Letter to the Montgomery Journal

Deborah wrote this letter to the editor of the Montgomery Journal and they published it in their July 18, 2001 edition.

Voters can demand campaign reform
While it is unfortunate that Congress failed to pass meaningful campaign finance reform this month, we should not be too discouraged. Reform will come, if we are determined to make it happen. It is up to the voters to communicate to their representatives in Congress that it is time to put an end to the influence of big money special interests on elections, and on the legislative process.

While unregulated ``soft money" is certainly a big part of the problem, I feel that the passage of Shays-Meehan would only have been a partial solution to the campaign finance problem. The real issue is the difficulty faced by candidates who are neither independently wealthy nor backed by corporate ``fat cats" in getting out the message of the campaign.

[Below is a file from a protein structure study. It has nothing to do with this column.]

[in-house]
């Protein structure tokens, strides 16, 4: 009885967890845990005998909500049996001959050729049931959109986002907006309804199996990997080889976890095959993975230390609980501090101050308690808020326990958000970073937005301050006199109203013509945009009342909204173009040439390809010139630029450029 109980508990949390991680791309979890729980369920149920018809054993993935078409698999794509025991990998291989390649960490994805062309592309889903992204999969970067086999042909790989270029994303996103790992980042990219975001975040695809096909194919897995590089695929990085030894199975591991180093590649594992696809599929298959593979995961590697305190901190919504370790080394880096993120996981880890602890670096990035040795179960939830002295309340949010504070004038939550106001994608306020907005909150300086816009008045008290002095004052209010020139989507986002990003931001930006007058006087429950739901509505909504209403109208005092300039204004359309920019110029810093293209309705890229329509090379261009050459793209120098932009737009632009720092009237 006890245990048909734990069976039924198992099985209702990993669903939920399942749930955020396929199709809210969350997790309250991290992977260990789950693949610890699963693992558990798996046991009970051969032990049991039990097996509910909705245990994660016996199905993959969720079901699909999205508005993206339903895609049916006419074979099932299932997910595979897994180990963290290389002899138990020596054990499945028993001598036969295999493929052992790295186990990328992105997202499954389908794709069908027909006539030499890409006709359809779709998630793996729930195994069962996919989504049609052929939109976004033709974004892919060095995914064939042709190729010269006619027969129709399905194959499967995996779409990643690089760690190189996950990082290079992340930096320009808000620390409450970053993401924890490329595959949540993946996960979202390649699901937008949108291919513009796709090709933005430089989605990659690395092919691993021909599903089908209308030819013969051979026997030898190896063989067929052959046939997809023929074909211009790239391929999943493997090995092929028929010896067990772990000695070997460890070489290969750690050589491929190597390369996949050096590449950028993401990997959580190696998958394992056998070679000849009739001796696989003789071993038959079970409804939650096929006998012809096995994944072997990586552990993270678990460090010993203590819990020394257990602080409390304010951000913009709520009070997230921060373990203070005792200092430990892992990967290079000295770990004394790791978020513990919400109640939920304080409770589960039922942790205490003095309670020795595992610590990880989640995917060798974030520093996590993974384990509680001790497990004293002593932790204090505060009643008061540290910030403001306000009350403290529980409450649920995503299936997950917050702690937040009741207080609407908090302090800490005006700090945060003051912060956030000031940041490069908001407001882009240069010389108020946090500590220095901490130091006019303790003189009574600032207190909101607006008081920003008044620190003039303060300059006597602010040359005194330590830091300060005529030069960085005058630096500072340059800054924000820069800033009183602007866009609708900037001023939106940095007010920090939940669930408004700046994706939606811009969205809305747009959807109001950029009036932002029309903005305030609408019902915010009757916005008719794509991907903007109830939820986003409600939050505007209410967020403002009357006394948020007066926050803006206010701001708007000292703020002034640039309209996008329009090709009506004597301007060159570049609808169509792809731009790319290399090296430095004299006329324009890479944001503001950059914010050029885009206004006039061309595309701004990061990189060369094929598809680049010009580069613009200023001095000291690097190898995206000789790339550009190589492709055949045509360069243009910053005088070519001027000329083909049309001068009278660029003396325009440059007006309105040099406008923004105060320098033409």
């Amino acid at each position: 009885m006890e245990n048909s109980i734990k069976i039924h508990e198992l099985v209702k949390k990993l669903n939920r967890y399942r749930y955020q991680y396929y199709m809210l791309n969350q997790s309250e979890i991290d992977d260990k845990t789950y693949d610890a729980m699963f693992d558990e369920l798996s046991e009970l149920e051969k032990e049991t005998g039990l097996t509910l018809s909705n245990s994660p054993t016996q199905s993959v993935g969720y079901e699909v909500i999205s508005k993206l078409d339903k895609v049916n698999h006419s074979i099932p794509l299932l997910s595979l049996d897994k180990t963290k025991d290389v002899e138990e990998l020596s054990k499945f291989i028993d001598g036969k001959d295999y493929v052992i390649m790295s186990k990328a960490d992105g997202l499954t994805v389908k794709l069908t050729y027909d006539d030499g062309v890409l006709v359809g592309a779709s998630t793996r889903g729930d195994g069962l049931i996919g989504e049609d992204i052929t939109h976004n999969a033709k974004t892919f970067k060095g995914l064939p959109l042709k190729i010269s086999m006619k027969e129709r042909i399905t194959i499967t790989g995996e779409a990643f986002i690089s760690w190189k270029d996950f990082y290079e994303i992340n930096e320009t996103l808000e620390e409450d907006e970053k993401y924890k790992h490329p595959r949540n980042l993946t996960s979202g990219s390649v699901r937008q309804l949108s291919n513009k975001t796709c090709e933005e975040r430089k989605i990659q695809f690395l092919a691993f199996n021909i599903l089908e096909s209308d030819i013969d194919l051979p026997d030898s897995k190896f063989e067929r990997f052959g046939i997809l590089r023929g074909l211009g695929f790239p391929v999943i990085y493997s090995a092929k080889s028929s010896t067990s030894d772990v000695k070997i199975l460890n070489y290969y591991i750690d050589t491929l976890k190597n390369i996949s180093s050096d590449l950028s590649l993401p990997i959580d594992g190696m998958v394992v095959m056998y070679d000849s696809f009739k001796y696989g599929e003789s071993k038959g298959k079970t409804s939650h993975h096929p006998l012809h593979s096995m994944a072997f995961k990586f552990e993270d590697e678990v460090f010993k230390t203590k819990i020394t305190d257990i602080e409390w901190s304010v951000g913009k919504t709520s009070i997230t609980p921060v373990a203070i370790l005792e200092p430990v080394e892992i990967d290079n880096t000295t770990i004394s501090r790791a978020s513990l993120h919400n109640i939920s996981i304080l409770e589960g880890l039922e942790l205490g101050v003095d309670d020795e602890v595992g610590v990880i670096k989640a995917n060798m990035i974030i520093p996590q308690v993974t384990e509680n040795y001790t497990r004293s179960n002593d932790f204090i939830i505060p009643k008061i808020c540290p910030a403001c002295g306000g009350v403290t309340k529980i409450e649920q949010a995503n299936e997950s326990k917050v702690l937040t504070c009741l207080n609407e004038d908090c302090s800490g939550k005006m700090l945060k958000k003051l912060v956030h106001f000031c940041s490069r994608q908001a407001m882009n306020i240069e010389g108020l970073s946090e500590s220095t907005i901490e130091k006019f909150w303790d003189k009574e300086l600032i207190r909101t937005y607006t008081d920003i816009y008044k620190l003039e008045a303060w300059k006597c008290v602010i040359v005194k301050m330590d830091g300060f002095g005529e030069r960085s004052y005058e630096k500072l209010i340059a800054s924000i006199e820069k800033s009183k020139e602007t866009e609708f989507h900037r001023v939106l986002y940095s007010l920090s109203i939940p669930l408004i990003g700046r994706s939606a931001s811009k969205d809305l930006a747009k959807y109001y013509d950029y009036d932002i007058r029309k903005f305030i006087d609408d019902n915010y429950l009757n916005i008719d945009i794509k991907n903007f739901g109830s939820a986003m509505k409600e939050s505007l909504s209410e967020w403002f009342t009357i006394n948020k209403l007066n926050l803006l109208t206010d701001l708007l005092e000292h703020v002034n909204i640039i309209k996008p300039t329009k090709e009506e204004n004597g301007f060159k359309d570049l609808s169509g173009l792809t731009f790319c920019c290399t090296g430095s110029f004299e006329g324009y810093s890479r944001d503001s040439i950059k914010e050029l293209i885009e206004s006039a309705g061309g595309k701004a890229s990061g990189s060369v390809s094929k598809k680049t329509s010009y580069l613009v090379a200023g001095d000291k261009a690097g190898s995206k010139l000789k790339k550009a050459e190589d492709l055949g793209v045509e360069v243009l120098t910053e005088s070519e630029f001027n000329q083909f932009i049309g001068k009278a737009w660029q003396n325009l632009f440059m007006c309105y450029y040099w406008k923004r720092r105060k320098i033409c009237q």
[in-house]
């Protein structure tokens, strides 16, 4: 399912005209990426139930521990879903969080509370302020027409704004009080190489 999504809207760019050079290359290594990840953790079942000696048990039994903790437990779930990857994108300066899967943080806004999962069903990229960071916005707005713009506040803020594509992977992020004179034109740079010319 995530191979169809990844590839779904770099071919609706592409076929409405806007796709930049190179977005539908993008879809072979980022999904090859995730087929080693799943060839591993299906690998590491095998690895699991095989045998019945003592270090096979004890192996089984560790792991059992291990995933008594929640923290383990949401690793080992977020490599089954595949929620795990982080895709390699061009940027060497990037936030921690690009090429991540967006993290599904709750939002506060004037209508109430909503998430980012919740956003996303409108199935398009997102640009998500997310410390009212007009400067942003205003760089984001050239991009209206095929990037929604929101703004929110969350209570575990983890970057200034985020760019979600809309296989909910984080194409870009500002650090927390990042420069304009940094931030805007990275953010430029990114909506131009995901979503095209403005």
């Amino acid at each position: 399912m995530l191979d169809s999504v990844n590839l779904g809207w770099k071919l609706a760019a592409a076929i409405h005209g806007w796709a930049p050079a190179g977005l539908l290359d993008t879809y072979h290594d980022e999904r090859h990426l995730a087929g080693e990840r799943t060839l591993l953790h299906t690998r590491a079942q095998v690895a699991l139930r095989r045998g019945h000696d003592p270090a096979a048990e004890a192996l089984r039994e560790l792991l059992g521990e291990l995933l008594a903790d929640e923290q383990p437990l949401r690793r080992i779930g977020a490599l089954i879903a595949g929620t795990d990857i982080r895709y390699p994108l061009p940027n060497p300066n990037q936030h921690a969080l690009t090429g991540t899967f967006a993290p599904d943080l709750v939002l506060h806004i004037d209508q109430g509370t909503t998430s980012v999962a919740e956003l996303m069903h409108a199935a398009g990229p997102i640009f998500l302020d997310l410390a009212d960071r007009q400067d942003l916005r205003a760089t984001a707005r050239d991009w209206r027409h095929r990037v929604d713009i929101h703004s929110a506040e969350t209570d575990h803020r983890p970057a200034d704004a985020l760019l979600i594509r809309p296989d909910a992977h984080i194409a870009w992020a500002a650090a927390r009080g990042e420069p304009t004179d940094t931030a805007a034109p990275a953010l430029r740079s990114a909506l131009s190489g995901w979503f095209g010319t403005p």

Two reforms would go along way to address this problem: the public financing of congressional campaigns (``clean money" elections) and rules requiring that the media give free and low-cost air time to all serious candidates for public office. The air waves, after all, do belong to the public, and such legislation would be entirely appropriate.

I do not believe that the issue of campaign finance reform will be addressed by Congress again this year, although it is possible. As a candidate for Congress in Maryland's Eighth Congressional District, I intend to focus my campaign on a number of issues, including the desirability of both public financing of campaigns, and rules requiring television and other media to give candidates free and low-cost campaign advertising. If elected to Congress in 2002, I will make these reforms a legislative priority.

Democratic candidate for Congress
District 8

This letter was also printed in the Montgomery County Sentinel in the July 19-25 edition.

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